first_img12 Unique Gifts for the Hard-to-Shop-for People… 5 Outdoor Activities for Beating Office Burnout Related Posts 4 Keys to a Kid-Safe App Who says freemium doesn’t work? For Spotify, the hybrid free/paid business model has reeled in 6 million paying subscribers out of its 24 million total listeners. Not bad. But as the music streaming space heats up, the company will face some enormous challenges, both in the short term and down the road. Spotify is growing fast. The company added 1 million new subscribers over just the past three months, according a report from CNET. Spotify confirmed those listener and subscriber numbers in an email to ReadWrite, but declined to comment any further on how its total revenue breaks down. Still, for just about any freemium product, a 25% conversion is pretty damn impressive. It would be even more impressive if Spotify can maintain that growth and the paid conversions well into 2013 and beyond. Spotify’s Growing Competition: Google, Deezer and DaisyThe company really needs to keep these numbers up, because its neighborhood is about to get a whole lot more crowded — and complicated — this year. Deezer, another wildly popular European streaming service, is expected to launch in the U.S. this summer. Deezer offers roughly the same amount of music as Spotify, but has a much stronger foothold across the globe. Whereas Spotify is available in 17 countries, Deezer has launched in 182 countries as of last month. That means that connected users in 92% of the world’s nations can access Deezer.  Spotify still has more paying subscribers, but that gap may start narrowing once Deezer secures the licensing deals required to go live in the U.S.Of course, Spotify has the advantage in the U.S. Its launch here was preceded by at least a solid year of anticipation and buzz. Its growth since has been huge, fueled in part by a tight integration with Facebook. For being so young here, Spotify is practically a household name in the U.S., whereas very few people here even know what Deezer is. Meanwhile, the longer Deezer waits to enter the U.S. market, the stronger Spotify’s numbers get. The more daunting threat is going to come from Google. The search giant has confirmed that it’s looking at a subscription model for its digital music products, which include Google Music and YouTube. That makes sense. Google already plays a massive role in online music thanks to YouTube, which is now the most popular source for music among teenagers. Google also has relationships with big content providers, which it has been placating with increasingly aggressive anti-piracy measures over the last several months. Coming at Spotify from yet another angle will be Daisy, the music subscription service being launched this summer by Beats Electronics. The new venture will combine the popular headphone manufacturer’s name recognition with some high-profile music industry personalities and some hefty funding from well-connected investors. Combined with digital album sales, streaming is shaping up to be something of a savior for the music industry, which is finally seeing increases (albeit minor ones) after a decade of decline. Industry-wide, revenue from streaming music was expected to grow 40% last year, according to IFPI’s Digital Music Report (PDF)  Spotify’s success suggests that the optimism wasn’t unwarranted, although we’re still waiting to see the next installment of numbers from IFPI. The pie is growing, as are the number of forks surrounding it. The question for Spotify is how big of a slice it can realistically hang onto. Is Spotify’s Business Model Sustainable?Since its launch, Spotify and services like it have faced fundamental questions about their business model. First, there’s the ongoing debate over artist royalty payments. The financial deals are obviously satisfactory for record labels, but some artists have been frustrated with a trickle of funds that’s decidedly slower than the revenue they see from digital or physical album sales.There are two basic defenses to these complaints:The model is different. Streaming is not the same as purchasing, and therefore it makes sense for each stream to generate a fraction of what a download brings in. Over time, frequently-streamed tracks can earn real money, sometimes even more than sales could generate.Yes, it sucks, but this will get better in time as the listener base – especially the paying subscribers – grows. Hang tight.Then there’s the other side of equation: How much money is Spotify making? It’s hard to tell, because we don’t know how many of these subscribers are paying $5 to silence the service’s ads and how many are shelling out $10 to get mobile access on top of that. (CNET reports that roughly 90% of subscribers are paying the higher fee.) We also don’t know how much money Spotify makes per listener from advertising (they wouldn’t tell us).Inching Toward $1 Billion (Profit Is Another Story)At Evolver.fm, Elliot Van Buskirk did some semi-educated guessing a few months back and predicted that Spotify could reach $1 billion in revenue this year.  The logic is sound, but it relies on too many unknowns for us to tell if it’s realistic or not.  Based on current subscriber rates, Spotify is bringing in somewhere between $360 million and $720 million per year from subscriptions alone. If Buskirk’s theory that most users opt for the pricier premium subscription is true and the company is making a few hundred million from ads, he may well be right: Spotify is inching toward $1 billion. Profit is another story. The company says it pays out about 70% of its revenue to rights holders. So, if it does hit $1 billion this year, it will be paying out $700 million of that to labels, songwriters and other rights holders. That leaves $300 million for compensation, operating costs, marketing and the like. When all is said and done, there’s probably not a ton of cash left over. On the business side, Spotify and companies like it have a dual challenge: Somehow get licensing costs under control without alienating the artists and labels whose content is desperately needed to court the listeners who will pay the bills with subscriptions and ad impressions. Do the best you can with ad sales, but do everything in your power to convert as many listeners as possible to paying subscribers. It’s a tricky balance to strike, but Spotify is pretty well-positioned to pull it off. For their sake, this momentum had better continue for as long as possible, because a year from now, the streaming music business is going to look pretty different.  This game is not going to get any easier. center_img john paul titlow 9 Books That Make Perfect Gifts for Industry Ex… Tags:#digital music#google music#spotify last_img read more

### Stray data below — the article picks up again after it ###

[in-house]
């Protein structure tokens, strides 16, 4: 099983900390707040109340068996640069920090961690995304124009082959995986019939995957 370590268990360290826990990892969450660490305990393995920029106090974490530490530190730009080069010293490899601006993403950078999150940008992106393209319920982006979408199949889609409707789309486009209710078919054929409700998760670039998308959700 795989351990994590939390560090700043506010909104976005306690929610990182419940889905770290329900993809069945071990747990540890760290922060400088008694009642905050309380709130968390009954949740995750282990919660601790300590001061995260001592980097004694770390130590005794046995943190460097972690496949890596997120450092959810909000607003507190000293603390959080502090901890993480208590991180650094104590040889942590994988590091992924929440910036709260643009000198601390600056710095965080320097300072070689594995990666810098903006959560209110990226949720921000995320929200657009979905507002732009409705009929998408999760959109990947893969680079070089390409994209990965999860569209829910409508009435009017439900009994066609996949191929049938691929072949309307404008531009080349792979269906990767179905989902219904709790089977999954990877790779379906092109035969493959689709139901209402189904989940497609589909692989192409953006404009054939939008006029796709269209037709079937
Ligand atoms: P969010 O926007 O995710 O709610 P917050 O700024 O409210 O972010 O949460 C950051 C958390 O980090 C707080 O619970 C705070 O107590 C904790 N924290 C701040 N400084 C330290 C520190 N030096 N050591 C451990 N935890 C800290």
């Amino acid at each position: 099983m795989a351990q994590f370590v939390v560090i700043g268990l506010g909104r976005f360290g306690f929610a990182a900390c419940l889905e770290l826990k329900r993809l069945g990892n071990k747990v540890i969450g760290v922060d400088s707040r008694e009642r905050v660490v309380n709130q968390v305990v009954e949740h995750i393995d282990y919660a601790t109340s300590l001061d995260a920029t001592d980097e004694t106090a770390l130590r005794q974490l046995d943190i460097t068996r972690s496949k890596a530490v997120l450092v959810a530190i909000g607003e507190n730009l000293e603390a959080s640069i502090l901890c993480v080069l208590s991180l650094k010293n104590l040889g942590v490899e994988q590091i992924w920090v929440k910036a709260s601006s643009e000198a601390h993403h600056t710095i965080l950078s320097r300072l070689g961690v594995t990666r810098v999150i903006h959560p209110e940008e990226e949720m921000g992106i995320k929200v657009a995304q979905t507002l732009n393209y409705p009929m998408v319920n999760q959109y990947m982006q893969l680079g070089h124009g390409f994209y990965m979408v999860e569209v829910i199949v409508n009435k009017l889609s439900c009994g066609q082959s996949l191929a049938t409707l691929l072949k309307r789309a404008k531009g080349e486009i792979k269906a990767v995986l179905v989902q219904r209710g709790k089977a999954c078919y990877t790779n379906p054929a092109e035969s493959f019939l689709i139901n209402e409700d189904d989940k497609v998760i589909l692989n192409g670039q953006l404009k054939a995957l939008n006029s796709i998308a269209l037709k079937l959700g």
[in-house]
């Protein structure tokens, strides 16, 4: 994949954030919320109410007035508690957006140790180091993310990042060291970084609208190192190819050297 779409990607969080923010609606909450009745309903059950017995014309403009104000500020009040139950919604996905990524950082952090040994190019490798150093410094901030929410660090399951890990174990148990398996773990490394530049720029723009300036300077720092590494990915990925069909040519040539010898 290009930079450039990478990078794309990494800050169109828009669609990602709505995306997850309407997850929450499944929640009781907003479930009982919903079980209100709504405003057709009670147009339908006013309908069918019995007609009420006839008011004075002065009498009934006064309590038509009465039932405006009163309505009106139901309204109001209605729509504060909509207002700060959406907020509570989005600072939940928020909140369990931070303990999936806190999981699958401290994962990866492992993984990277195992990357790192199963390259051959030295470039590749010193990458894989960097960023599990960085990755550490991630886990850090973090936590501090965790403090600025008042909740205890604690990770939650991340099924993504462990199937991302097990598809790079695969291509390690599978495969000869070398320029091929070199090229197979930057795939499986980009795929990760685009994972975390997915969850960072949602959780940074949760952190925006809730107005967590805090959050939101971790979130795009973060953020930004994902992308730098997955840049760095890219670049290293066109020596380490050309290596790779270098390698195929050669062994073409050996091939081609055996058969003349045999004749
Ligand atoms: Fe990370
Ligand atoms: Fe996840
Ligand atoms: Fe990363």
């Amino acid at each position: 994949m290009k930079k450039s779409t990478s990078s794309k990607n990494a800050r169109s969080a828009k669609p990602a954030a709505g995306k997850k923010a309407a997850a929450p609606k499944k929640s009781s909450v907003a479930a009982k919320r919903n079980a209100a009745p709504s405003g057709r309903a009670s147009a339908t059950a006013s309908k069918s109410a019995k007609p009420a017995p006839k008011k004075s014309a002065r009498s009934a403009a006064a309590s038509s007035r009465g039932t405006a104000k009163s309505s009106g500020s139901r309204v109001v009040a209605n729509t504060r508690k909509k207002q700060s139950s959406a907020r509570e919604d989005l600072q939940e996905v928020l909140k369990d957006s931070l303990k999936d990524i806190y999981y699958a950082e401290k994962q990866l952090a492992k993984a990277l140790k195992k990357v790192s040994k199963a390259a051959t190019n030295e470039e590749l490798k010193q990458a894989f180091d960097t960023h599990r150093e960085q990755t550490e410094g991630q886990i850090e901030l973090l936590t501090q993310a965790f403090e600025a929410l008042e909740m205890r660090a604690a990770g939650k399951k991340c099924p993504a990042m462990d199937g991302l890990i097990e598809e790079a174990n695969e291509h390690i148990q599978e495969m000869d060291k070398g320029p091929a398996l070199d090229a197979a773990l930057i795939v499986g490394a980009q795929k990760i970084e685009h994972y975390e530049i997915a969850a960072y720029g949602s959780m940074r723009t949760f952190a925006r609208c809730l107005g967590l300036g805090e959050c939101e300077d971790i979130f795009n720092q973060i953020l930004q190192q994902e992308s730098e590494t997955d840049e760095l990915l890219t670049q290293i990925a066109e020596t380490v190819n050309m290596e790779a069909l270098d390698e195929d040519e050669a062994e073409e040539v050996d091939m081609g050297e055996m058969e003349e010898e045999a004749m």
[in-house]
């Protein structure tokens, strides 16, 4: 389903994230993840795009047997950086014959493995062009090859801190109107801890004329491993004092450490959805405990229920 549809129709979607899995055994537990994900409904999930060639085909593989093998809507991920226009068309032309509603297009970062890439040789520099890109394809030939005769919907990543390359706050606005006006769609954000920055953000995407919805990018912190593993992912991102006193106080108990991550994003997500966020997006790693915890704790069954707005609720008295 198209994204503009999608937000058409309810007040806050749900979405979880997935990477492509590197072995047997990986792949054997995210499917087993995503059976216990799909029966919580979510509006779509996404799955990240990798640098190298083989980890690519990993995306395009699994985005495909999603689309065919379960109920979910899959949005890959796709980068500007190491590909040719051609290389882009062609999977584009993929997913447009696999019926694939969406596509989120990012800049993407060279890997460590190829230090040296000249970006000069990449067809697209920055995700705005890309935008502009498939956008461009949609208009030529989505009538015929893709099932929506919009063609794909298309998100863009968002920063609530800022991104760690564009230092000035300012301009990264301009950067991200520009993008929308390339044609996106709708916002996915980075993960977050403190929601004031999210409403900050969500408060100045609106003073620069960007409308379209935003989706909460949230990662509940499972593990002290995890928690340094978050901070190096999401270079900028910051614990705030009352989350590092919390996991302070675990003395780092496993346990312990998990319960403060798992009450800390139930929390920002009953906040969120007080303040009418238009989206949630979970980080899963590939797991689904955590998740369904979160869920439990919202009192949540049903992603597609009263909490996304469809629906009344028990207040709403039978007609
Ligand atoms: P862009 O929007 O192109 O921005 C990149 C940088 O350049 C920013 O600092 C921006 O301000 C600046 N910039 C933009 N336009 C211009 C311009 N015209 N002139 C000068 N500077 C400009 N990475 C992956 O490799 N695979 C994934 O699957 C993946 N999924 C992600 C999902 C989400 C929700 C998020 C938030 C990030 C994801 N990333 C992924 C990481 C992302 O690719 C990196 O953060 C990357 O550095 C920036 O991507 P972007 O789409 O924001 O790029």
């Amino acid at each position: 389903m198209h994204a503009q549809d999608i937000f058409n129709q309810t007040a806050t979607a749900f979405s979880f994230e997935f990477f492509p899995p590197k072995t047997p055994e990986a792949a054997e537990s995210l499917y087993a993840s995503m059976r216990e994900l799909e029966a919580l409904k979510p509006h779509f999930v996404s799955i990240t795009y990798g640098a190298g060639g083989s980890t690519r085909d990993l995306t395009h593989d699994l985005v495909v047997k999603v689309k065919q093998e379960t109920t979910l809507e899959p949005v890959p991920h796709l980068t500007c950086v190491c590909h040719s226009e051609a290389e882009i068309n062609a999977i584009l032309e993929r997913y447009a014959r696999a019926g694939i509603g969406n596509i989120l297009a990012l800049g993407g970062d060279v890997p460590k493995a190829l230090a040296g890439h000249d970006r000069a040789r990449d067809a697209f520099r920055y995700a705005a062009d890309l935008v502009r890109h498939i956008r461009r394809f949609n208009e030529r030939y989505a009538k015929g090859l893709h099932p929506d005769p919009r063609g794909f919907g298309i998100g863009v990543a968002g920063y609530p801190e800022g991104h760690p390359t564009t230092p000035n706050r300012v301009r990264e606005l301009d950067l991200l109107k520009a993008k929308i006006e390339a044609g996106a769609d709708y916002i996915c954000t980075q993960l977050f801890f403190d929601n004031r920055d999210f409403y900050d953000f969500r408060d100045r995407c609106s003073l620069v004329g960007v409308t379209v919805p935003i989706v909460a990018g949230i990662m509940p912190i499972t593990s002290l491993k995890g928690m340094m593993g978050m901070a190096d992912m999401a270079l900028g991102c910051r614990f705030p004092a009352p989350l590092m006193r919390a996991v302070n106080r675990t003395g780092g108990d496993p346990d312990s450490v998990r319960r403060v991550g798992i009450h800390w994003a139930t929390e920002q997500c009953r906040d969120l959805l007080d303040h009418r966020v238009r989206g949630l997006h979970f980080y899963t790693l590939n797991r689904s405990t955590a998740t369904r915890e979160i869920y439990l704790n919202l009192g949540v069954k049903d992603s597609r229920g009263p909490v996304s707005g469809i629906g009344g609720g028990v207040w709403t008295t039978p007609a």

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Rich haul in a day’s work

first_imgHowever much you abuse the Indian sporting system, it’s no secret that we have an abundance of shooting talent. And they are the ones who gain the most from the government support.On Tuesday, unsung and unknown Rahi Sarnobat from Kolhapur came out with her pistol smoking as she teamed up with seasoned Anisa Sayyed to secure India their second gold medal from shooting.Rahi’s individual score of 296 out of 300 was by any standard world class, and she has been lucky to learn the nuances of ‘sports pistol’ from former international shooter Sheela Kanungo. This was Rahi’s first big medal, though she had served notice of her talent earlier this year when she made it a World Cup final in Australia.Rahi started off as an air pistol shooter and graduated to sports pistol over two years ago. Old timers rave about her as the one for the future, as on Tuesday, she was comfortable with both precision and duelling.And however much we complain about the Commonwealth Games, Rahi’s success began at the Pune Youth Commonwealth Games in 2008.On a day when the country’s two top rifle shooters – Abhinav Bindra and Gagan Narang — shot a golden gold for India, this also set the tone for an exciting individual final on Wednesday.It’s going to be a nerve-jangling affair as they have scores to settle, though they will never admit it. Gagan had told me before the Games he wants to win six gold medals. May be too early to get carried away, but surely not beyond the realms of reality.advertisementThat apart, the rich haul from the wrestling arena was simply out of the world. Agreed, Ravinder Singh and Sanjay were tipped favourites, but the way Anil grappled was breathtaking against an ugly Aussie opponent answering to the name of Hassene Fkiri.Hassene had the height and build advantage but when it came to using the brain, Anil showed everyone how cool he is and used his brain well.Despite rough play from Hassene, Anil did not get flustered. All the same, when the technical panel decided to suspend Hassene, it was a clear signal that in modern day sport, there is no scope for unprofessional conduct.The Aussies always take great pride in representing their country and Hassene shamed them on Tuesday. To head-butt, still lose and not even shake hands with Anil after losing the gold was simply ugly.last_img read more